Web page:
OVER ONE MILLION COPIES SOLD The life story of Ishi, the Yahi Indian, lone survivor of a doomed tribe, is unique in the annals of North American anthropology. For more than forty years, Theodora Kroeber's biography has been sharing this tragic and absorbing drama with readers all over the world. Ishi stumbled into the twentieth century on the morning of August 29, 1911, when, desperate with hunger and with terror of the white murderers of his family, he was found in the corral of a slaughter house near Oroville, California. Finally identified as an Indian by an anthropologist, Ishi was brought to San Francisco by Professor T. T. Waterman and lived there the rest of his life under the care and protection of Alfred Kroeber and the staff of the University of California's Museum of Anthropology.
The author was married to one of the men who worked intensively with Ishi when he descended from the mountains, alone and starving, in 1911. The author
The author then returns to describe Ishi and his life from 1911-1916: his constitution, his experience of San Francisco, his work as a janitor, much about his language, his interactions and friendships, his craftsmanship, what he communicated regarding Yahi customs, culture, and stories, the trip back to his home territory in 1914; his ultimate demise from tuberculosis.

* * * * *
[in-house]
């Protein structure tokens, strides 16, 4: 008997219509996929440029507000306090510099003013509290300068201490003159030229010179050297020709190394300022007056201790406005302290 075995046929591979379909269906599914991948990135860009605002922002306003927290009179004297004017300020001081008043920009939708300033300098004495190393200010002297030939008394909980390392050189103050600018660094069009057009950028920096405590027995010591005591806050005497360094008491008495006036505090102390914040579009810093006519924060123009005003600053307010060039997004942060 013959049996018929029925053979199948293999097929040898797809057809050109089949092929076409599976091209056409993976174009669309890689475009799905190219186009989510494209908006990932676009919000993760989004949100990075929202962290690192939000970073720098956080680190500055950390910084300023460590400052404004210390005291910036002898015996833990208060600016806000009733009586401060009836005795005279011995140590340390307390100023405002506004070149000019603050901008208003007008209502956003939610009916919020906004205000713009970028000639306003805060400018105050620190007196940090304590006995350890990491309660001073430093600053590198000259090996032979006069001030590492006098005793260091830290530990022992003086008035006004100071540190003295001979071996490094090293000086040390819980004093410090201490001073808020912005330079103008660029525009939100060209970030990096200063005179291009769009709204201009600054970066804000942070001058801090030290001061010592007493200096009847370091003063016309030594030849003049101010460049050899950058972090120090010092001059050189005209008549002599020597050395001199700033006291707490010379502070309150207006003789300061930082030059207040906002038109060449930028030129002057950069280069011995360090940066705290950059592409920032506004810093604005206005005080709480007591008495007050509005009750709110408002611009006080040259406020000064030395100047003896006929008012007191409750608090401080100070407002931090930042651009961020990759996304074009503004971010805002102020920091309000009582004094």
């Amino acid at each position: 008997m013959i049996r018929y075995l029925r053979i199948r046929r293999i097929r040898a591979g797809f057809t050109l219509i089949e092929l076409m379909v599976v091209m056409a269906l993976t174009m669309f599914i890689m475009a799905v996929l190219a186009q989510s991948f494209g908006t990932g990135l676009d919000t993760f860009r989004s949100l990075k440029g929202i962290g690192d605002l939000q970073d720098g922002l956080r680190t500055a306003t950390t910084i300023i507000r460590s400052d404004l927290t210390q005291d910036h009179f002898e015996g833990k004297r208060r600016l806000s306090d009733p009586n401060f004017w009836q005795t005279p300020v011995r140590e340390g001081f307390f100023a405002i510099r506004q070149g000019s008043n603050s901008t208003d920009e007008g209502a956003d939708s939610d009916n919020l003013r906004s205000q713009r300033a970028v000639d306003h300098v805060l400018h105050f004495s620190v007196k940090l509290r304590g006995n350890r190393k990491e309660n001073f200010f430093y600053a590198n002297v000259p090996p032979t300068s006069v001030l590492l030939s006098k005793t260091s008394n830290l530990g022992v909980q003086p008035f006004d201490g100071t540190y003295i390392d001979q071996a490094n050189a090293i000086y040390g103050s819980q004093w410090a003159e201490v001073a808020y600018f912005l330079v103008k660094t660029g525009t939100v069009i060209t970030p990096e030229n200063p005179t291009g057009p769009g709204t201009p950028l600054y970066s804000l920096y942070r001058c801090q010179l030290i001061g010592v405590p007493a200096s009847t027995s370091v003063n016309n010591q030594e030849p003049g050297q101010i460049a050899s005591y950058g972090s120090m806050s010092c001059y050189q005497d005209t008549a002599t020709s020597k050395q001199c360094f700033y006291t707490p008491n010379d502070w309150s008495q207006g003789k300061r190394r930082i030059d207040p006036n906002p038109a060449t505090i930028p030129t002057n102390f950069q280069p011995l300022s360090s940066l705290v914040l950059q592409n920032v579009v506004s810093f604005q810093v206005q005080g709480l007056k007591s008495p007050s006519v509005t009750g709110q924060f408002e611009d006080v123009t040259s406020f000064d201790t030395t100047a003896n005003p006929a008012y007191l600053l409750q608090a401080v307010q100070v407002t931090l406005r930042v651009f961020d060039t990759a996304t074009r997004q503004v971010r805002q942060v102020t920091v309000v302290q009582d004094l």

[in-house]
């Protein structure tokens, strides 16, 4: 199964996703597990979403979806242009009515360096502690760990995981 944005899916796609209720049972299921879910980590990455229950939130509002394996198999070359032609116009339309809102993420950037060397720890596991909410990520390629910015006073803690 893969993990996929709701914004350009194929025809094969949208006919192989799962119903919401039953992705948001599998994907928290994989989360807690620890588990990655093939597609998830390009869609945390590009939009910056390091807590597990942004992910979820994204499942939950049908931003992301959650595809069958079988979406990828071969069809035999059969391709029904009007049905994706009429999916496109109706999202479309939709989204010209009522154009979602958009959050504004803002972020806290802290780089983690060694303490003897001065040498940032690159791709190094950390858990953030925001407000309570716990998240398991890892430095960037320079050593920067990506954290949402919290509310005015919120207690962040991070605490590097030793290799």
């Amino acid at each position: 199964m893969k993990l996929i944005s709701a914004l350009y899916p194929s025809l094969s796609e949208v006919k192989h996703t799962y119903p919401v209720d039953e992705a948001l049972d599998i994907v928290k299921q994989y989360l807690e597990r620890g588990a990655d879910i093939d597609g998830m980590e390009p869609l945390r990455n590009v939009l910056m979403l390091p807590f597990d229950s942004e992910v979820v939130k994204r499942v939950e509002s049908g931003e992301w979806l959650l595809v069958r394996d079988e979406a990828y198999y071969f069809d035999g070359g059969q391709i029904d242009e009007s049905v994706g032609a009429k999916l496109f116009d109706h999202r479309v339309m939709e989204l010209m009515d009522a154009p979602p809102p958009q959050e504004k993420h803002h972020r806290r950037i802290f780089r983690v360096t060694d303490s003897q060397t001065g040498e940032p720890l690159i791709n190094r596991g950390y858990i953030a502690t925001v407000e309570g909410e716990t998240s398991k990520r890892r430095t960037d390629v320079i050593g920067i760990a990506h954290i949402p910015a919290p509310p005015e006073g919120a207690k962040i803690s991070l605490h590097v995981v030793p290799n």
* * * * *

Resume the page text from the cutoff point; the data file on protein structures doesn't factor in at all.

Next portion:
This is definitely a work from 1960. Many of the cultural assumptions and prognostications will be perceived as cringeworthy today. And yet the author is very forthright about the genocide the Americans perpetrated on the Indigenous people of California. She is rather sympathetic toward Ishi and portrayed him without too much of a patronizing tone. It might well be that she attempted to exonerate her husband and his associates for their treatment of Ishi; it is also possible that she portrayed his attitude after 1911 decently well, as someone who had committed to living among white people in white culture who may not have minded visiting the old homestead but was quite happy to return - because he would rather live among his white friends in a strange world than by himself in a more familiar one.
The book generates a lot of conflicting emotions. It's amazing that all of this could take place as late as 1911; we can appreciate the amount of work expended to try to preserve aspects of Yahi language and culture while lamenting the behaviors that made it so dire and necessary. It's a reminder of how much has changed in California in the past century. It's a legacy we'll never be able to fully shake.
Recognize the work is from 1960 and all that entails; but the story told ought to be read.